Wednesday, June 17, 2015

Friction Banished by coating Diamonds with Graphene?

Diamonds are the hardest natural substances known. Combine them with graphene, and diamond nanoparticles are also incredibly slippery, which can be useful if you want to reduce friction.

Scientists at Argonne National Laboratory recently announced that the combination of tiny bits of diamond with the two-dimensional graphene created tiny structures that had superlubricity - meaning that the friction between them and another object dropped to near zero.
At the atomic level, friction occurs when atoms in materials that slide against each other become "locked in state," which requires additional energy to overcome.

Superlubricity was accomplished by combining nanodiamonds with sheets of graphene, which curl around the nanodiamonds to form ‘nanoscrolls’ that lubricate the two surfaces. As friction is the cause of massive energy waste in various devices, this discovery can be hugely beneficial for saving energy and money in a multitude of fields.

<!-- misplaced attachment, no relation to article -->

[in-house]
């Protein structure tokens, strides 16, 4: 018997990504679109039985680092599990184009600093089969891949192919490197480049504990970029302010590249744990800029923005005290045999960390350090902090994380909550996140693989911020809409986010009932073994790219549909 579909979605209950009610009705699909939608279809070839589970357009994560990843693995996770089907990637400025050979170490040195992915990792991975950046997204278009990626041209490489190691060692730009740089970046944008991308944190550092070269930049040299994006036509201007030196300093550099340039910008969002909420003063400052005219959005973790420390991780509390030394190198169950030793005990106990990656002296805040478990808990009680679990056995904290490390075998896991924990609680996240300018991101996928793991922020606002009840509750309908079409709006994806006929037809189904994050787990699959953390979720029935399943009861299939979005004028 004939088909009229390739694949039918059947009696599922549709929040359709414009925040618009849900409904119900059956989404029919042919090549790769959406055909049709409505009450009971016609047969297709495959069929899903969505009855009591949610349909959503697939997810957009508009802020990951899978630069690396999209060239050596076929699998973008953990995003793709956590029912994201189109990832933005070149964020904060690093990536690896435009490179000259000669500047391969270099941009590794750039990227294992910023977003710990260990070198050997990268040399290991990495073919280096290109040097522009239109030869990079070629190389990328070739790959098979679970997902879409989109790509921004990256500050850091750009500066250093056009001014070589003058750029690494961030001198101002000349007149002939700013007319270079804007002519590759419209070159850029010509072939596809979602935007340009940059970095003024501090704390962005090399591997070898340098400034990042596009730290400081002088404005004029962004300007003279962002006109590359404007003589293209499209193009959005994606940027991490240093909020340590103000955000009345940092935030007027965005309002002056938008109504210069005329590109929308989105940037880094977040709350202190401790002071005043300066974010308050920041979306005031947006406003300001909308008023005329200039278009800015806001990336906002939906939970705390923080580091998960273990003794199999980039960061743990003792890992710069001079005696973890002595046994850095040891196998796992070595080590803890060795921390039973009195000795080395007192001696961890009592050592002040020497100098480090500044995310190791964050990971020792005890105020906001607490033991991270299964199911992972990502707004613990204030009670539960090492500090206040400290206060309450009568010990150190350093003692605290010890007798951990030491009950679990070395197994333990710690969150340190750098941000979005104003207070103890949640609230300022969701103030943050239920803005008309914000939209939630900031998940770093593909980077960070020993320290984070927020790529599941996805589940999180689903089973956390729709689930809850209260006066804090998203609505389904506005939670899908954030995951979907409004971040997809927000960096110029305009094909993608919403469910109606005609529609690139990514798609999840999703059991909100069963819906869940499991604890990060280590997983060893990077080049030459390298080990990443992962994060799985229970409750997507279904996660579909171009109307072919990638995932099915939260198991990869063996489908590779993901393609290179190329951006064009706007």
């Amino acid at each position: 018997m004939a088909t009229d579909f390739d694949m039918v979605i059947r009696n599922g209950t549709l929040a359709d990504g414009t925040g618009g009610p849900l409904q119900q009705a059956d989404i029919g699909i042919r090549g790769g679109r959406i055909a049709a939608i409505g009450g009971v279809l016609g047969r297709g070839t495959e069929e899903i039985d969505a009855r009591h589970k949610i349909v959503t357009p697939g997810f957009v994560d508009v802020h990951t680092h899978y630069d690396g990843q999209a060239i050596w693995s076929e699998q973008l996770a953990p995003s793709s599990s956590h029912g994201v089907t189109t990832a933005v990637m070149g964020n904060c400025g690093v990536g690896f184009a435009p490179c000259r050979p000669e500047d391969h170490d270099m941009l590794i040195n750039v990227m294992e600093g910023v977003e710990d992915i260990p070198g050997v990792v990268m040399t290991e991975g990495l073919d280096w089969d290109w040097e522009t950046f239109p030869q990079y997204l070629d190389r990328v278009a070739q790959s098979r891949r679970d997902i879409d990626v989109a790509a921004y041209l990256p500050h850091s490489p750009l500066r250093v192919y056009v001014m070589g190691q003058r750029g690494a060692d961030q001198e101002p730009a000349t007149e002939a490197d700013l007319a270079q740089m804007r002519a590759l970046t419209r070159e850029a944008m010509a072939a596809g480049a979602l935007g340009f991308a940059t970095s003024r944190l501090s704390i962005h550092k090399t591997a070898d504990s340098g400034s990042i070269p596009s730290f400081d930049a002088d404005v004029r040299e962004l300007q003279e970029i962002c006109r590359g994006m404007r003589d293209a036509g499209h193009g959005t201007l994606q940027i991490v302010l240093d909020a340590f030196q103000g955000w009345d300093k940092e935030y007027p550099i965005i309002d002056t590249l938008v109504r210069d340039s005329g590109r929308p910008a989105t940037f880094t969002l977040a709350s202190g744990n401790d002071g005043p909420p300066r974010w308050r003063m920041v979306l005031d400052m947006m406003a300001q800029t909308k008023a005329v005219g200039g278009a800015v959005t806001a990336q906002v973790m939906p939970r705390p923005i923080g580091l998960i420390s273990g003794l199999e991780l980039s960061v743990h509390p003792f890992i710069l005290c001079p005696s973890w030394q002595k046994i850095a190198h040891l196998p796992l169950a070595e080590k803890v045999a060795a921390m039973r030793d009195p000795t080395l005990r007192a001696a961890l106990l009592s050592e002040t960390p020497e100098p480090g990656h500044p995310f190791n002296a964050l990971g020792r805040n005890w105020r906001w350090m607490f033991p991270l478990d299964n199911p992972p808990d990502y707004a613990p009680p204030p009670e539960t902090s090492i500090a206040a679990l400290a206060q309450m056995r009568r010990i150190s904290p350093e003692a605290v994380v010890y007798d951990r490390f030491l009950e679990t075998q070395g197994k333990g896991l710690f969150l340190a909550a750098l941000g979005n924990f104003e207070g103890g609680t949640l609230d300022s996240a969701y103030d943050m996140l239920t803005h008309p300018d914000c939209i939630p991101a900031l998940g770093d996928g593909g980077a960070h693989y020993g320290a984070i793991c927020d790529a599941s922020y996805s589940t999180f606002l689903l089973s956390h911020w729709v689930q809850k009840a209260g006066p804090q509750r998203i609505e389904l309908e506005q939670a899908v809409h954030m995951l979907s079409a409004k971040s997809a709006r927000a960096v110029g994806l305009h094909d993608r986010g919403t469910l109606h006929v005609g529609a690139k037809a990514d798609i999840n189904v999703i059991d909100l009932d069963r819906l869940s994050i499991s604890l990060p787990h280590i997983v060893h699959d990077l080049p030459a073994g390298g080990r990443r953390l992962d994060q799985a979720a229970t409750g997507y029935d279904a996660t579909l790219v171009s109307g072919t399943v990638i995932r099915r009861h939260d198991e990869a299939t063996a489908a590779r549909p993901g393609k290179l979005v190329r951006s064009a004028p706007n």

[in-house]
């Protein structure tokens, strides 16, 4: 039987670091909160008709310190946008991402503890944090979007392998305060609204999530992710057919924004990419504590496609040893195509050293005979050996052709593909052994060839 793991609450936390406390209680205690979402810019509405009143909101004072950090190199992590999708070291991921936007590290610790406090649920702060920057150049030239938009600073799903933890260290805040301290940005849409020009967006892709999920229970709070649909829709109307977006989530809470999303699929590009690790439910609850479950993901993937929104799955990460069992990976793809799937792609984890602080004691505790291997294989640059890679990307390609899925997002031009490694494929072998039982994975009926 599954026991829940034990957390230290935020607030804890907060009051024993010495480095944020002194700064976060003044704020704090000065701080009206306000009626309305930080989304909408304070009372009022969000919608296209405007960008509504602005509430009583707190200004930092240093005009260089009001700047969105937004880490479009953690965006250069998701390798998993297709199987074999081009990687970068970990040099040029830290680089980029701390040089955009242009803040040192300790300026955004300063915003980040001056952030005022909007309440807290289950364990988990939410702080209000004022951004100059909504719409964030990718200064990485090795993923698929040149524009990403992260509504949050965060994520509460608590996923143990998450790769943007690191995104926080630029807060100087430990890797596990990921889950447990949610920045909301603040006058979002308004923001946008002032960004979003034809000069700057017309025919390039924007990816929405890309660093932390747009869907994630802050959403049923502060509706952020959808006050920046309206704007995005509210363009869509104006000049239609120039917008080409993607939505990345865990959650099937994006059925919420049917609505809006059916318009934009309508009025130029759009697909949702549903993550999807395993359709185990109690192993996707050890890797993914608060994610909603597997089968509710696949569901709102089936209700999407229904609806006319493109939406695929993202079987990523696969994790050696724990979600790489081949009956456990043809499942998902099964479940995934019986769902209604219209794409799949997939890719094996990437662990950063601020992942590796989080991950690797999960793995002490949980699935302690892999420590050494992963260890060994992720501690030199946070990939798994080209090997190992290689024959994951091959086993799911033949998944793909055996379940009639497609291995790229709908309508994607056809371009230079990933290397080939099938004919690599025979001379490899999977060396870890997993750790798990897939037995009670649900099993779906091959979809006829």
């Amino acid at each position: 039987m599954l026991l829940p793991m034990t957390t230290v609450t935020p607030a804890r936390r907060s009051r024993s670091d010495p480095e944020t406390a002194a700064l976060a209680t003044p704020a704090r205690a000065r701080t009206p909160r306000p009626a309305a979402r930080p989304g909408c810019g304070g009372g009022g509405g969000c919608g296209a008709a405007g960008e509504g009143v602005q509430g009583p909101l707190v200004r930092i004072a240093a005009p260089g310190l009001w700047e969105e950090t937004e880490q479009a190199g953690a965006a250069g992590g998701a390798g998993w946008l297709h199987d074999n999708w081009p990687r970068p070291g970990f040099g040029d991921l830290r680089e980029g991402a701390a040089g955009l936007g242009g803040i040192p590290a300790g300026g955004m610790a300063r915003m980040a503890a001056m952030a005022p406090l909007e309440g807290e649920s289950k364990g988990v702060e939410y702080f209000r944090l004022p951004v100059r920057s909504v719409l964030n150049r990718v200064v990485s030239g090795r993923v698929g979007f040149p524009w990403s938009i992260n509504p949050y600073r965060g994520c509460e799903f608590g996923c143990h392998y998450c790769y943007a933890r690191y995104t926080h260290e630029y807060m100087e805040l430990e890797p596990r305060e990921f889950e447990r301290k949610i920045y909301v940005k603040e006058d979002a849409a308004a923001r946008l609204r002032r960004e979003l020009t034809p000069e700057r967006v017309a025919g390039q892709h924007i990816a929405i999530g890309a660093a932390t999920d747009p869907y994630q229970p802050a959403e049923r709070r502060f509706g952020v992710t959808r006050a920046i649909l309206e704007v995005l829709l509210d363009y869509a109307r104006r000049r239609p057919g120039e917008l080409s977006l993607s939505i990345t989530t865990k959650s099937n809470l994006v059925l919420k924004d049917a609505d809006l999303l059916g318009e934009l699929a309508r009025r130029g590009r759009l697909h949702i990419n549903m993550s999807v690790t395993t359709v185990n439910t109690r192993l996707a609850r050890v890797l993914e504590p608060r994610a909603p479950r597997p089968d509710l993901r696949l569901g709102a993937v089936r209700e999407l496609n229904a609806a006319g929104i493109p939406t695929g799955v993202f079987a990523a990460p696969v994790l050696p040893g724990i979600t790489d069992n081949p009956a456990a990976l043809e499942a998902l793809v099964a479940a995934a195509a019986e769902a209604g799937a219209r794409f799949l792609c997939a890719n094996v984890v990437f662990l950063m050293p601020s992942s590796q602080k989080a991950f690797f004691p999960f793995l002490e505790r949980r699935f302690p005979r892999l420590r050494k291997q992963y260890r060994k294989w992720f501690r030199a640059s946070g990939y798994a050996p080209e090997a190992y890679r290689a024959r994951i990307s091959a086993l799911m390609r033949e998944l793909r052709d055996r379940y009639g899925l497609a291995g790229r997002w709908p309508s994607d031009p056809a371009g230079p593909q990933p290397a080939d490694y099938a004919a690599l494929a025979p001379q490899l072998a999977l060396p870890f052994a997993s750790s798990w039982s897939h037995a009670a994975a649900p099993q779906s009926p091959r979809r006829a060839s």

"The interaction between the graphene and the diamond-like carbon is essential for creating the 'superlubricity' effect," he said. "The two materials depend on each other."

Superlubricity has only been detected in extremely small samples as larger surfaces have imperfections that tend to get stuck as they slide. This is why creating superlubricity in a large sample is so unique.
Superlubricity was retained through testing of various conditions, like different temperatures, varying load on the surfaces, and increased velocity. The only exception came when they increased the relative humidity to 30%, which caused friction to increase dramatically, so this technique currently only works in dry, inert conditions. Water vapour can make its way into the space between the two surfaces, creating transient bonds that need to be broken to shift the surfaces.

The scientists are working on solving the issue, but even now this is a major find as it is the first time that superlubricity has been demonstrated for something other than two defect-free surfaces.

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